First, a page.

A genuine critique will invite better ideas.

“Change or die” – It’s a scary mandate, but the good news is that for a small company, flexibility is your edge. Make that your advantage, not your downfall. Recognize great ideas when you see them, and don’t cling to what you thought was best. After all, you can always take credit for recognizing a great idea.

When you think about it, I came up with “better” and “math” so the name is still half-mine, right?

 

Luke Schlangen is the founder and president of Abamath: A Better Approach to Math

Luke Schlangen, Founder of Abamath

Luke Schlangen, Founder of Abamath

2 Ways To Be More Effective Every Day

I’m implementing these two principles to help me to be more effective every day.  I’m writing this to help others with productivity, but also to help me be more accountable.

Strangely, these only work if I actually DO THEM.  (Strange, right?)

The First Thing You Do

I read this tip in the 4-hour Workweek.  Figure out what the most important thing you need to get done today to feel successful.  Do that first.

If you get nothing else done the rest of the day, at least the most important item is checked off your list.  Don’t check your email.  Don’t read the news.  Don’t work on that less-stressful yet less-important project.

Pick the single most important thing and knock it out first.

The Ten Mile March

There are plenty of resources out there that go into detail about the 10-mile march, so I’ll only give a brief overview.

Basically, don’t run 50 miles one day and then sit around exhausted for several days.

Pick a small and entirely manageable amount of progress you need to make.  Do that.  Only that.  Make sure you do this every day.  The idea is to drive consistency and continuously productive behavior.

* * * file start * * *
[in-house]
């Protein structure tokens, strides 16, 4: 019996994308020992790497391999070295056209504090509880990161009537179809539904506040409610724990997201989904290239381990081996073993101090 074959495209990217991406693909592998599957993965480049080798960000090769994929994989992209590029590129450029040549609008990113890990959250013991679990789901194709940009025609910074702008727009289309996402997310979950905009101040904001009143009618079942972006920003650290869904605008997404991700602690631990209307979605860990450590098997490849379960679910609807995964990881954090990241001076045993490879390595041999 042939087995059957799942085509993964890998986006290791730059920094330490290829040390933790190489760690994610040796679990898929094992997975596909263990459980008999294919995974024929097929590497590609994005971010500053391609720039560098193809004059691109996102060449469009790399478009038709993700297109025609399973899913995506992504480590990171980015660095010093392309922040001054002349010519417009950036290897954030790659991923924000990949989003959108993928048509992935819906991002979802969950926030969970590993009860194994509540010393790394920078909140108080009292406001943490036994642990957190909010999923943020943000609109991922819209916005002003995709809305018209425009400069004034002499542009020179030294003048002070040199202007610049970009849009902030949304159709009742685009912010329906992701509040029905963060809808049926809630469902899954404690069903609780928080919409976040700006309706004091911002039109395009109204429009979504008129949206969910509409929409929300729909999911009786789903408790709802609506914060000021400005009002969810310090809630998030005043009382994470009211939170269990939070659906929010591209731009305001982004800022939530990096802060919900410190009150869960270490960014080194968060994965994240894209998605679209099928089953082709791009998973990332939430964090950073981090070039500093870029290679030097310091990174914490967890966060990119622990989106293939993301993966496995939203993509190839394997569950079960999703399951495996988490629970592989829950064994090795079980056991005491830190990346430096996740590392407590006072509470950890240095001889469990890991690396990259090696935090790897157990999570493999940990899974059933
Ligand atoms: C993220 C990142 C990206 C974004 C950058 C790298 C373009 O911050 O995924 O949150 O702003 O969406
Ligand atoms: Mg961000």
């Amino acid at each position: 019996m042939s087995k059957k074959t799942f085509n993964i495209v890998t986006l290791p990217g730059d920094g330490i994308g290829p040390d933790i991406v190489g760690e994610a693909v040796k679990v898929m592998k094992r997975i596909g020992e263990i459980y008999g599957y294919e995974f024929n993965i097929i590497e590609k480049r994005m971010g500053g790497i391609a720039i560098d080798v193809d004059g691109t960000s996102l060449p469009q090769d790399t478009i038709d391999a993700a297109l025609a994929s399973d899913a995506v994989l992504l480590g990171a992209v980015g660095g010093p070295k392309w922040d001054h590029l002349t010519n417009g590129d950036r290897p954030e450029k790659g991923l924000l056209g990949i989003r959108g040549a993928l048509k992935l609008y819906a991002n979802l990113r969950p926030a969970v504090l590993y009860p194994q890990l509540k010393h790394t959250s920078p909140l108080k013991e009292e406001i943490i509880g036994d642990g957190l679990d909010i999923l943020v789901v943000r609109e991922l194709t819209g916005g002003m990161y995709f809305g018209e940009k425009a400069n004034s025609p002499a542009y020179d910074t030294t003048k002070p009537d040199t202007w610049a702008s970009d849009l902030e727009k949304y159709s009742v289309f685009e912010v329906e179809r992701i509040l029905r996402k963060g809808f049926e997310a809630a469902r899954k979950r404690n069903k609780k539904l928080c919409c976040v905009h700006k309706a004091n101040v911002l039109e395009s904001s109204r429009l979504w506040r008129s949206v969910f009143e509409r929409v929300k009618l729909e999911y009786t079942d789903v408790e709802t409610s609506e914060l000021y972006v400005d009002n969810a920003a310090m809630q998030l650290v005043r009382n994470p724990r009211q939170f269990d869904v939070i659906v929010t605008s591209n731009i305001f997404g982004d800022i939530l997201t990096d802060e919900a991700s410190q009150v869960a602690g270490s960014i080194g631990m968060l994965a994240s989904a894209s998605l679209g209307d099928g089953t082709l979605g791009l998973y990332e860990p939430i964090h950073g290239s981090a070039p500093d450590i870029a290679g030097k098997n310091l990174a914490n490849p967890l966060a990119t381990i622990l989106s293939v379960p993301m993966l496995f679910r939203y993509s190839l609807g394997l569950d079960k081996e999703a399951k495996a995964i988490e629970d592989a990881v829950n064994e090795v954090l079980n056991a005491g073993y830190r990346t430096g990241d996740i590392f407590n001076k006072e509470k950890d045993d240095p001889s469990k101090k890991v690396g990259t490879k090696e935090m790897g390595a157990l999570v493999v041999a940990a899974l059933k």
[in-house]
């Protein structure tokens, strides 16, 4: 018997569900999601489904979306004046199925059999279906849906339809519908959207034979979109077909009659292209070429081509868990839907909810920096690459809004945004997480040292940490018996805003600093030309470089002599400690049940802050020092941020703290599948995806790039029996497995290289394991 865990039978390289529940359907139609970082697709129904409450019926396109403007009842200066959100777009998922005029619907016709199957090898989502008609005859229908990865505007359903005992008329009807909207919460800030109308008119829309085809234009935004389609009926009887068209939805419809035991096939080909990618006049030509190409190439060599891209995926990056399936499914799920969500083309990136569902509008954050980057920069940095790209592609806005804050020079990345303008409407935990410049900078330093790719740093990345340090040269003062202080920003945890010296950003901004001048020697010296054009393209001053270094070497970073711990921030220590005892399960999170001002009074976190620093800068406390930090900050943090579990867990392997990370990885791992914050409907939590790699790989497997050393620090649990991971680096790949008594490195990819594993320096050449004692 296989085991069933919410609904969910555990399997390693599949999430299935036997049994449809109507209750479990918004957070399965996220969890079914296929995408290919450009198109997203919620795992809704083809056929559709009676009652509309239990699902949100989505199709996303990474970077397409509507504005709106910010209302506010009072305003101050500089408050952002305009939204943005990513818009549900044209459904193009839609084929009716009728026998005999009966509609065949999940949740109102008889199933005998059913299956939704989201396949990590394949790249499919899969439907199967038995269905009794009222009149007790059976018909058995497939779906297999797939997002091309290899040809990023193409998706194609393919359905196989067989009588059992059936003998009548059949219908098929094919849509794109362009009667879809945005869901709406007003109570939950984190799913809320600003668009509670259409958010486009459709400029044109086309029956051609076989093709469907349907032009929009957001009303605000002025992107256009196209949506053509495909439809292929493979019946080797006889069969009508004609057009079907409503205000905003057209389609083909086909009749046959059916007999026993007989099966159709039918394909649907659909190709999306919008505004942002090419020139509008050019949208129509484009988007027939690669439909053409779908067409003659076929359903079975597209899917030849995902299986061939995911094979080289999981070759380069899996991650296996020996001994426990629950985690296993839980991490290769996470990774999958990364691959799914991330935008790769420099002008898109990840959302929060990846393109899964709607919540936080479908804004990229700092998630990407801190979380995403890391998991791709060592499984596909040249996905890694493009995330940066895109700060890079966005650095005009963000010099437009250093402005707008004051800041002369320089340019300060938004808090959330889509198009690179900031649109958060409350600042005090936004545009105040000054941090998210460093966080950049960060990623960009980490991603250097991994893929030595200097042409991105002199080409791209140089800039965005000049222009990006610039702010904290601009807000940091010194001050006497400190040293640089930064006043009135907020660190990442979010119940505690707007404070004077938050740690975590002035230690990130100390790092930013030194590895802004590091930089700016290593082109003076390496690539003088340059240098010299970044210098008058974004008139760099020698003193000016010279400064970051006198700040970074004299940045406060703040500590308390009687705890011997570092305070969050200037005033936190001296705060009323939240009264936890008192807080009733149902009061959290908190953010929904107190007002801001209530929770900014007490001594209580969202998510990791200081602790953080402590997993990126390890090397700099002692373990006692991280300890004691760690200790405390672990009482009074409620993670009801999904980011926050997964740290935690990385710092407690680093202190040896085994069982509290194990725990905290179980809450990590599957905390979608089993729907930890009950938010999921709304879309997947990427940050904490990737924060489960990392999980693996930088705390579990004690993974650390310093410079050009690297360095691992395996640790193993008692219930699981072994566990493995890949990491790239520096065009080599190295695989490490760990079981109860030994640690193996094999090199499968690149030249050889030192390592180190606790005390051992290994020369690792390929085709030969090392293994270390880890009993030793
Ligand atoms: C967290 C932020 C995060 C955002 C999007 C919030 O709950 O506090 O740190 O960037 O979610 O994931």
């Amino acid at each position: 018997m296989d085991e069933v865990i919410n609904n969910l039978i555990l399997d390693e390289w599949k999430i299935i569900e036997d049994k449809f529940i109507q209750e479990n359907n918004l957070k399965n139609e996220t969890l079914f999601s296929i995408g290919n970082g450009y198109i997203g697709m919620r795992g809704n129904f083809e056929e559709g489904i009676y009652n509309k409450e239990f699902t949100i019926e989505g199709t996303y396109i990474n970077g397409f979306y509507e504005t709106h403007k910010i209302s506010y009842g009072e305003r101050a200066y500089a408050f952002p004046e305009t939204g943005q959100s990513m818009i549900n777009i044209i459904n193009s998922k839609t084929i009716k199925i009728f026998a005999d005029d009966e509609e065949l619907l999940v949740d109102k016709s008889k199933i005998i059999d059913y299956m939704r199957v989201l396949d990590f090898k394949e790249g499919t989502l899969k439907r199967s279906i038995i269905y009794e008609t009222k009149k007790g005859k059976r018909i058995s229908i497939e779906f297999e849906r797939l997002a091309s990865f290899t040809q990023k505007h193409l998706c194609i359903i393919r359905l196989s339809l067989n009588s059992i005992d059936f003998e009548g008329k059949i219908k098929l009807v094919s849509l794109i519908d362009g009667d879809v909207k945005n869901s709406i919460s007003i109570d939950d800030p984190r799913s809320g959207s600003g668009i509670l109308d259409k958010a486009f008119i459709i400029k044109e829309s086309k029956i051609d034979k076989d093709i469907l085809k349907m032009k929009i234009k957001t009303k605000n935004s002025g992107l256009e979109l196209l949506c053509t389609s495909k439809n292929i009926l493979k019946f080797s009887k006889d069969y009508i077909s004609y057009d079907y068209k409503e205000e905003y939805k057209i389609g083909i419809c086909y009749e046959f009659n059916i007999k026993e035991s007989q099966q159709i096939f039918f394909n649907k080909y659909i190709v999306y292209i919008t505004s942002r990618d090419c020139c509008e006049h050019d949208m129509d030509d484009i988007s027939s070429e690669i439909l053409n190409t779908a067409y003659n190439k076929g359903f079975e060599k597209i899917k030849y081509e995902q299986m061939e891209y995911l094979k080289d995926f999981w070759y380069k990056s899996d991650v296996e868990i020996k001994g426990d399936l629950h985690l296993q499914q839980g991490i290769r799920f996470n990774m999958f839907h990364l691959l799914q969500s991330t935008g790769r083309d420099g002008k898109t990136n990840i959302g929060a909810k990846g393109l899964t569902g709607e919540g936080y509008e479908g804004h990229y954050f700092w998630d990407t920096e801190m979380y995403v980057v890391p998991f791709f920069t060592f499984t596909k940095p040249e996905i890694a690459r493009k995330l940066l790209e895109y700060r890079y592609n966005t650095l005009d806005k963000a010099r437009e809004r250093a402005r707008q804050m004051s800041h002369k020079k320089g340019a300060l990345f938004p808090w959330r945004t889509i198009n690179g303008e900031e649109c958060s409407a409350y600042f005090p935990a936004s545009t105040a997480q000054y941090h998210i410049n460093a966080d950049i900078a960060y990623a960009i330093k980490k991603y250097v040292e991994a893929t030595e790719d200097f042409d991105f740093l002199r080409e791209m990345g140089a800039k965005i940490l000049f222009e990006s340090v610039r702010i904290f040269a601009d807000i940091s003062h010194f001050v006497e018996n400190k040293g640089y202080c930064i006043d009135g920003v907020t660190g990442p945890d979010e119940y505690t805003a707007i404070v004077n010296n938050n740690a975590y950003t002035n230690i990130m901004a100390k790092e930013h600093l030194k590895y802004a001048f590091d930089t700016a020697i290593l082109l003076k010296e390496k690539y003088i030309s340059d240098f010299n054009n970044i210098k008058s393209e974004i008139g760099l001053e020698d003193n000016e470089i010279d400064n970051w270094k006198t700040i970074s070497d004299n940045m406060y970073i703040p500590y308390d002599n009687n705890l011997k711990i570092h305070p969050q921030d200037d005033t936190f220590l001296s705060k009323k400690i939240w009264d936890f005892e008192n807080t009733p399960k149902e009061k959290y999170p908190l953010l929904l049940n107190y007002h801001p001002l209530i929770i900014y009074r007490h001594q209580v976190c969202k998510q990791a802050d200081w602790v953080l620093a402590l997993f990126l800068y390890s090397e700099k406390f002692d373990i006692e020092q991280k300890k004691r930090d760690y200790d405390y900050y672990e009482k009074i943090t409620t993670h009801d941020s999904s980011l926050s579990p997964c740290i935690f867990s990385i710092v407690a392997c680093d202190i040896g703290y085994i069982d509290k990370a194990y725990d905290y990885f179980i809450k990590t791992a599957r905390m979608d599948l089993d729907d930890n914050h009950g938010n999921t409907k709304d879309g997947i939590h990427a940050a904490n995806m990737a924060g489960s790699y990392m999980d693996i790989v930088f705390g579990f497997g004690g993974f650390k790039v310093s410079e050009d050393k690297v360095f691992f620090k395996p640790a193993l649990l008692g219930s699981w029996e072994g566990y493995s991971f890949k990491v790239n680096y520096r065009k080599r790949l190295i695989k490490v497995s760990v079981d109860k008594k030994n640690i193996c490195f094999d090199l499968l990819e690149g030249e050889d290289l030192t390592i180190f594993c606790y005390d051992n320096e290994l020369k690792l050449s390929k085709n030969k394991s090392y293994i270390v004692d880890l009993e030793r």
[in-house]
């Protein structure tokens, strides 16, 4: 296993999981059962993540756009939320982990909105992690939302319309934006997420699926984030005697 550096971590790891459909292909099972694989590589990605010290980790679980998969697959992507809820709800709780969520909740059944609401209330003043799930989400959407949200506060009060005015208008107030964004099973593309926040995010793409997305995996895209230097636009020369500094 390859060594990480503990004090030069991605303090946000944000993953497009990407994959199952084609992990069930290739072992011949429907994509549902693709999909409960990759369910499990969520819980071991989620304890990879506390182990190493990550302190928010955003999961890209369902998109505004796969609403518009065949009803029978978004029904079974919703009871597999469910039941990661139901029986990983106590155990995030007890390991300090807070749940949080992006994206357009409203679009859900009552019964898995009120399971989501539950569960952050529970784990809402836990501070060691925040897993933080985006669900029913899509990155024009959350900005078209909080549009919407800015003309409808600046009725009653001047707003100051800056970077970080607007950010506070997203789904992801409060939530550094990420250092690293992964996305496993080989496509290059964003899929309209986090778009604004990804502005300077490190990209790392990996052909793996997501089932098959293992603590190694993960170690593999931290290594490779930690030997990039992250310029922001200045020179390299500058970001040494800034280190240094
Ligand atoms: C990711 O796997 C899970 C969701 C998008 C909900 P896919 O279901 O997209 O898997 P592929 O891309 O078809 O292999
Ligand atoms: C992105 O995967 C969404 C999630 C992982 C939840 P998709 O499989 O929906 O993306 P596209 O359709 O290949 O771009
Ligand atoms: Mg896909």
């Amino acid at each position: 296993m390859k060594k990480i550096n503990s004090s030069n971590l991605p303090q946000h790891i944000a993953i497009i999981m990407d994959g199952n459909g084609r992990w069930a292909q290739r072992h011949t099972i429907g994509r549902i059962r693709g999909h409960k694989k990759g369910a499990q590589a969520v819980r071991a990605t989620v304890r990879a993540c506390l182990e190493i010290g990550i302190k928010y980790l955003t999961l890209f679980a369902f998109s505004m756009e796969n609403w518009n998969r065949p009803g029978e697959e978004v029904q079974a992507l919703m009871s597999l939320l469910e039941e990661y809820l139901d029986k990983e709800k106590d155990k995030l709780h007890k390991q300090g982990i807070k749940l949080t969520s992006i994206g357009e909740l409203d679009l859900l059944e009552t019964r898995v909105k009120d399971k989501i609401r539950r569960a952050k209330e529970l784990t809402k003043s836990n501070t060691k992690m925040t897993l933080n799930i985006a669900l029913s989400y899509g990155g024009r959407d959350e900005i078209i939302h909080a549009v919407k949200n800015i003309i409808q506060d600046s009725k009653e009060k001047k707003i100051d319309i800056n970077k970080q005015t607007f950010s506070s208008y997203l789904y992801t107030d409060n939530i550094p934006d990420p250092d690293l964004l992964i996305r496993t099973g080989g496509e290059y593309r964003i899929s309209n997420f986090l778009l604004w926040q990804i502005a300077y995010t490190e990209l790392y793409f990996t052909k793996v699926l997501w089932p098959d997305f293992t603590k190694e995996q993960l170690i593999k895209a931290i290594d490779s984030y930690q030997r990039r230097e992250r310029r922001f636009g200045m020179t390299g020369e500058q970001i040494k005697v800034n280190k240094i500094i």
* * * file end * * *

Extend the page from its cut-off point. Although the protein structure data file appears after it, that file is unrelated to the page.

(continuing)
Even if you think you can do more, don’t.  Don’t give yourself the excuse to slack off the next day.

Do it every single day.

Good luck! I hope this was helpful.

**CORRECTION**

The “10-mile march” I wrote about is normally called the “20-mile march.”  It is a reference to the race to the south pole between Roald Amundsen and Robert Falcon Scott in 1910 where Scott did bursts of hiking while the men were in good spirits and Amundsen was methodical and only marched the planned amount each day – every day. Long story short, Scott’s team died in the cold. Amundsen made it to the south pole and back on schedule.

Dealing with Hard Times

Over the last week, I haven’t been able to spend time on this blog or my entrepreneurial pursuits.  I’ve been struggling for productivity in my day job and in my grad school work.  There is a feeling of helplessness when you’re failing a class and can’t seem to understand anything the professor is saying.  Watching and rewatching lectures… going to the professor during office hours (he’s not there)…. no other students to talk to because I’m taking it online.  Like drowning in slow motion and not being able to pull yourself up.

“If you don’t like something, change it.  If you can’t change it, change the way you think about it.” ~ Mary Engelbreit

Well, here goes, Mary.  I can’t change the struggles I have so I’m going to attempt to change the way I think about them.

Changing My Perspective

Is my situation REALLY that bad?  My school is connected to my job, so failing a class could mean losing thousands of dollars and putting my job in jeopardy.  It would be bad.  Could I recover? Yes.  Unfortunately this may all mean that I really need to put my entrepreneurial endeavors on hold.  Time will tell.

Applying Lessons-Learned to a New Project

I was recently contacted by an old friend who wanted to work together to create a web app with advertising revenue.  My thoughts on this were varied.

Pro: Plenty of people make good side money on creating a useful little web app and slapping some advertising on it.

Con: I just came off an experience where my primary problem was driving traffic to a tool that ended up not being as useful as I thought.

But! My previous project didn’t encourage repeat use and sharing.  This product could be designed to encourage sharing and repeat use.

I decided to pursue this in addition to my long-term goal of selling custom software solutions to businesses in need.

2 Lessons Learned that Bear Repeating

1)   Customers THEN products.  In that order.

2)   Speed is king.  If I’m going to fail, I’m going to fail FAST.

I will keep those at the forefront of every decision and action.